Day 8 – 115 km: Nice to meet you again, Stelvio

by Sara Norris

One of the best days of this trip. Had a very relaxed day – short distance to drive. But instead time to enjoy the scenery. Stop whenever I wanted to because I had plenty of time to do it. Park the car. Sit down for an hour up on Umbrail Pass and watch my dog play in the snow. Choose the same photo spot on Stelvio as last year and once again just sit down on a rock, breathe in the fresh air, watch cars drive by (…or mainly vans, no sports cars, haha), and enjoy the amazing scenery.

Jalopnik wrote a nice article a while ago with great photos, “The ‘World’s Greatest Road’ Actually Sucks, Here Are Four Better Ones“. Inspired by that article I really wanted to do Susten Pass and Gotthard Pass on this trip, but unfortunately they were both covered in snow already. Same problem with some of the other high mountain passes – Furka Pass and San Bernardino Pass. So I had to stick to the ones that were still open, but luckily there was a lot to choose from – much more than I could do during the three days I had left.

Stelvio Pass October

Stelvio was actually closed from the Italian side and in the photo above you can see why. However, the kind hotel owner of Pension Astoria in Prato allo Stelvio told me that I should try it from the Swiss side instead. So I did. Drove up to Umbrail Pass from Switzerland – so beautiful with all the snow, I felt like the luckiest person on this planet to be able to be there on that sunny day – and from there continued to the top of Stelvio Pass. It looked very different from last year with all the snow, but just as fantastic as I remembered.

There are some mountain passes you drive once and after that you do no longer feel a desire to absolutely return there another time. Once is enough. Then there are the ones, and in my life I have several, that you feel you must drive again. Stelvio is for me one of these, I think it is a gorgeous road – both as a driving challenge, and because of the landscapes. If I had to do the Top Gear way of thinking – “do I like Stelvio or Transfagarasan more”… I am not sure if I could even choose. They are both very special. There are also many other roads I think could be in this same battle for “worlds greatest driving road”, so I do not necessarily think Stelvio and Transfagarasan are the only good candidates. But two of the strongest, absolutely. At least in Europe.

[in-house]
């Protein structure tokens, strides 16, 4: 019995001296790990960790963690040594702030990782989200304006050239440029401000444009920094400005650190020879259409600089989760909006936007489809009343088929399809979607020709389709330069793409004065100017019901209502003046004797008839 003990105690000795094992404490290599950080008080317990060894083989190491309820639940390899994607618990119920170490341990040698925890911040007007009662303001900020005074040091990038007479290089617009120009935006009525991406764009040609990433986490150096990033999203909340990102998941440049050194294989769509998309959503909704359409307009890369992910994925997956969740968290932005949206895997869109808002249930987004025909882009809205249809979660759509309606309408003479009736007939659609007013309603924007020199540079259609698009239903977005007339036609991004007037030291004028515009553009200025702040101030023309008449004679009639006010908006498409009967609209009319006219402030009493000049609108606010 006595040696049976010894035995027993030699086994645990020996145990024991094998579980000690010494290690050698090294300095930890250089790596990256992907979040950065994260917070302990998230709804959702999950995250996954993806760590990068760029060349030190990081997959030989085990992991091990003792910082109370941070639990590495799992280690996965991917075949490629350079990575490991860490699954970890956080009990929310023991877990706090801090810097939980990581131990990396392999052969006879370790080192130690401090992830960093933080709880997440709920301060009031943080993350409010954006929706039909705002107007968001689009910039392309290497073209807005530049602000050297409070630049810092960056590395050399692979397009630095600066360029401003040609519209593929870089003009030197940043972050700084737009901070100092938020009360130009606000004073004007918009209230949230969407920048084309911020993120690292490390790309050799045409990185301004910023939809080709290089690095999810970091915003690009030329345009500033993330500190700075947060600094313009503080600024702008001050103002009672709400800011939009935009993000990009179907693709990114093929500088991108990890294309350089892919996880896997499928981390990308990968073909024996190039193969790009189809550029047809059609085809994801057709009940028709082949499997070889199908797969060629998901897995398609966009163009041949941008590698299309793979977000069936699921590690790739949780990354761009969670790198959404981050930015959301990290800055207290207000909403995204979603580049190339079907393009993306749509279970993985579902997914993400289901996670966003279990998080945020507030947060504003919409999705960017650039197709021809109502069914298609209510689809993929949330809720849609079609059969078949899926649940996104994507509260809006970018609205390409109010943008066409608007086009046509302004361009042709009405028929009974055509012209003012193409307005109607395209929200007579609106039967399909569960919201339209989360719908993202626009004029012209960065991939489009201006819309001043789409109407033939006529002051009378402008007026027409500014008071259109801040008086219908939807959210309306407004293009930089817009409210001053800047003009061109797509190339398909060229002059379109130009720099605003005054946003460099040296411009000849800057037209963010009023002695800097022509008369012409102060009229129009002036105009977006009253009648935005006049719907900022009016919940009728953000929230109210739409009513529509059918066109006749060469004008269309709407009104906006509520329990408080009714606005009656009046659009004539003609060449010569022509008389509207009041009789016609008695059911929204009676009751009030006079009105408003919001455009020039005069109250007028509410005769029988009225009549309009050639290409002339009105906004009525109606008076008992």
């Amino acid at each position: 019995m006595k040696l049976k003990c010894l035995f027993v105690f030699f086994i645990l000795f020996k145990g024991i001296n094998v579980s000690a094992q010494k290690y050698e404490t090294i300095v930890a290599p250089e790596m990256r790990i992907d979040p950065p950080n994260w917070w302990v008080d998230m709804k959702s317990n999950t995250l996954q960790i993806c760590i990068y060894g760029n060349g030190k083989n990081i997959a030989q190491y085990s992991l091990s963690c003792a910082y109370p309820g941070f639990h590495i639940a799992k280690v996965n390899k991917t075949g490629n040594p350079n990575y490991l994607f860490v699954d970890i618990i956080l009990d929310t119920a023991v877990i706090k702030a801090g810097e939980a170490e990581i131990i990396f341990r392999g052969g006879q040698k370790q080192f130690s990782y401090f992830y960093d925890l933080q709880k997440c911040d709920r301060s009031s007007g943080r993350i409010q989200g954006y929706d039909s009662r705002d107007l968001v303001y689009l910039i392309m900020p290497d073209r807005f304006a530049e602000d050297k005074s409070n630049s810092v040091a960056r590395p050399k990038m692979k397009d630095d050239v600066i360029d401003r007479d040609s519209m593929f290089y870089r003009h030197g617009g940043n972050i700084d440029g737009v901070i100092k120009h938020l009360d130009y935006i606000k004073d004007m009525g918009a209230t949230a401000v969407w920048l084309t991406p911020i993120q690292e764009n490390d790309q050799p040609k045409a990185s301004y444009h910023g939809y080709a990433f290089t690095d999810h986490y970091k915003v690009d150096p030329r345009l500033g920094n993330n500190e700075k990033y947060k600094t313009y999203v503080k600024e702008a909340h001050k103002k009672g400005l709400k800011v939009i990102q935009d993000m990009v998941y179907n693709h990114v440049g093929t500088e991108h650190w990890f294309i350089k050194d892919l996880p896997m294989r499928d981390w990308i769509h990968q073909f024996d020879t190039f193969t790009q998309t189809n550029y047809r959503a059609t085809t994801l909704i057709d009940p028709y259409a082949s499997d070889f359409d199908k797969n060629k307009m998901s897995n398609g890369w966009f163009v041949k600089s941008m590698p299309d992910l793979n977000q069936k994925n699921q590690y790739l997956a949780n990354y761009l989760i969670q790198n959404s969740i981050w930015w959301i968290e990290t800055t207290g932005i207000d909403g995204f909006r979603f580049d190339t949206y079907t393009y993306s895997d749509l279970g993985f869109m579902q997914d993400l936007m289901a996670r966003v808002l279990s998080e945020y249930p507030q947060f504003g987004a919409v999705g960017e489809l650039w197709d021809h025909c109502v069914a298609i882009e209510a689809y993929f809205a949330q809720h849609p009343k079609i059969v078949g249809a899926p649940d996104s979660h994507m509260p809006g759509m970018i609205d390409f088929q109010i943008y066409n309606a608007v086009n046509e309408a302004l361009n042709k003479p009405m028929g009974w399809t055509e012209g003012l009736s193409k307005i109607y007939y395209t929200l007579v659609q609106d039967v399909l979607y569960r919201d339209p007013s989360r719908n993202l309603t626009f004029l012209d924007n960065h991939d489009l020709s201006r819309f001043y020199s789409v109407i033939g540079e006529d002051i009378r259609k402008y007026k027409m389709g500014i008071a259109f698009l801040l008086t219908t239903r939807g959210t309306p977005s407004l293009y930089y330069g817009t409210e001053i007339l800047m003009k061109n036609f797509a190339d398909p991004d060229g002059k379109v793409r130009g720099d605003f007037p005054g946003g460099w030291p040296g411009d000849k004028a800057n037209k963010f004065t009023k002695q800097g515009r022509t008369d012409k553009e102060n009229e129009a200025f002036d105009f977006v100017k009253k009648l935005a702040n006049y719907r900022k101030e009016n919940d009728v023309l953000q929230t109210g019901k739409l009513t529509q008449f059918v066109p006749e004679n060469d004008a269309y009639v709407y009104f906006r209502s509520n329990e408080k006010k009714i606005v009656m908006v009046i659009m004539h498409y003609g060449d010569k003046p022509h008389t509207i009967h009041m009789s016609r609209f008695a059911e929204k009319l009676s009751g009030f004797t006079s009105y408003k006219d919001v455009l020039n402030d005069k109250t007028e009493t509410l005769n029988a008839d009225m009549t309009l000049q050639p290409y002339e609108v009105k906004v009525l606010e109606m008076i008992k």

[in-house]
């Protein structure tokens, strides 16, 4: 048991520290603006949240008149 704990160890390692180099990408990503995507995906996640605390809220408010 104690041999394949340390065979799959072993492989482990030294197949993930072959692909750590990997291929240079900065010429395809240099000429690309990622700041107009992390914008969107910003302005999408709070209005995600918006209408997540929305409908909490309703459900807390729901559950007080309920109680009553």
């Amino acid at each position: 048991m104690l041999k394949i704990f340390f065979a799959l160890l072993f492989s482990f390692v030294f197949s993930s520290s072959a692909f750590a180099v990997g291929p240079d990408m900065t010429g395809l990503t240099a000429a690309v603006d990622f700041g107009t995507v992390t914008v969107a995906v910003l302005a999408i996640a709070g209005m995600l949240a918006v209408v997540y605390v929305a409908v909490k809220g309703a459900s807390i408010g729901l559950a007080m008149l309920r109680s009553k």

Z4 Umbrail Pass

And although I love some of the Swiss passes too, I have to admit that in general I hate driving in Switzerland because I can never relax in that country. You go 5 km/h too fast and you worry about getting caught, that is what it feels like there. Romania and Italy feel a bit more relaxed. Not encouraging people to break laws but you get the point, it is sometimes hard to enjoy the driving experience in Switzerland if the only thing you have on your mind is how many speeding tickets will they send me just because they love to send them… for any reason they can think of, I have heard horror stories. In Romania they might not bother unless you do something very stupid (and you do not see a lot of police cars there…). And from my experience, they do not take life too seriously in Italy either, as long as you do not cause any danger to other people. Just because I say this I will of course get a ticket from Italy or Romania and zero from Switzerland…

But oh well – I like Stelvio. Umbrail Pass was gorgeous too, much because of the snow of course. And I like the places around Stelvio – Prato allo Stelvio was a small charming village. Livigno is great, for some strange reason I could almost see myself living there if I would ever move to this area of Italy. Now I am not going there however, too cold winters, so a few times a year for Stelvio is enough… Cheap petrol also – V-Power 100 was 1.26€/l, and normal unleaded petrol (Senza Piombo) you got for 1.11€/l. We like.

I also met two Asian women who did a day trip by train from Switzerland to Livigno. One of them told me she had to show the other person Livigno, because if you are lucky you can see this fantastic reflection over Lake Livigno on a windless day. I have to include a photo I took last year – I can only agree, stunning scenery! The first view that opens up when you enter Italy from Tunnel Munt La Schera.

Lake Livigno

I by the way got a few useful website tips from friends when planning which mountain passes to go to, so here are three websites where you can find up to date mountain pass conditions:

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